Horizon Forbidden West Game Review – A solid sequel to Guerrilla’s open-world gem

A solid sequel to Guerrilla’s open-world gem

Guerrilla Games sure know when to release their games. When Horizon Zero Dawn dropped back in 2017, it brought a uniquely placed open world game onto consoles. With an interesting setting, amazing lore and some rock solid gameplay, Zero Dawn felt like a breath of fresh air. Until, of course, that other breath came along and overshadowed Playstation’s original. Yes, Breath of the Wild dropped several weeks after and took the world by storm, leaving Guerrilla Games’ title in the proverbial dust.

Fast forward to 2022 and after a year of delays and cancellations, Guerrilla Games finally release their long-awaited sequel, Horizon: Forbidden West… only for Elden Ring to arrive and completely change the landscape of open world games.

Now, I’m going to try and not compare the two games, given I played 10 or so hours of Elden Ring before jumping into this one, but Forbidden West has some core problems that are hard to overlook. However, they’re not a complete deal breaker, and Forbidden West is absolutely worth the 30-50 hour playtime you’ll get from this sequel.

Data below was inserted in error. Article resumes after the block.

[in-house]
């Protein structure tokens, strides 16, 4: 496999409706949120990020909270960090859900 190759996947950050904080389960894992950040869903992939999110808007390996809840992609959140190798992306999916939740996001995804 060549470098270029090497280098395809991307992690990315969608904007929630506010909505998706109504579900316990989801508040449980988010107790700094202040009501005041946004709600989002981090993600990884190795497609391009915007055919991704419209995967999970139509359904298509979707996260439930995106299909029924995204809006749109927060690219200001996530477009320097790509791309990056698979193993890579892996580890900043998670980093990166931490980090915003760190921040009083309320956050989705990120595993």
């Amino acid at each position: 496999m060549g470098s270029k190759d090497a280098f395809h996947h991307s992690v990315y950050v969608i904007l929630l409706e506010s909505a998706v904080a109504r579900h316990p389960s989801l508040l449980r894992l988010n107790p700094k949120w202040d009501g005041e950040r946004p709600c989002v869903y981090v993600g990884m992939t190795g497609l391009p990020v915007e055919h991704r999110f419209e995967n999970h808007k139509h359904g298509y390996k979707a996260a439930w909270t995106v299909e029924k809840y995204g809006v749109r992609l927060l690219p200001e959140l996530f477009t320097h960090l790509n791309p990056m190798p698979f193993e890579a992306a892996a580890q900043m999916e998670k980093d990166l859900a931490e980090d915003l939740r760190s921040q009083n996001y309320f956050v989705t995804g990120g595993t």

With new moves, a more expansive story and some insanely good graphics, this is a rock solid sequel that feels more like polishing up the open world formula rather than ripping it up completely ala. Elden Ring. (That’s the last comparison I’ll make, I promise!)

For those a little rusty on the story leading up to this point, there is a brief recap at the start of this game. However, we do also have a story recap over here at TheReviewGeek which you can check out HERE which explains exactly what’s happening.

The story essentially picks up not long after the events at the end of Zero Dawn. Sylens has taken Hephaestus and fled West, just as a strange mysterious plague begins to spread across the land. Returning Aloy is at the front of this investigation, and soon learns that she needs to head into the Forbidden West in order to find the source of this and put a stop to it before it’s too late.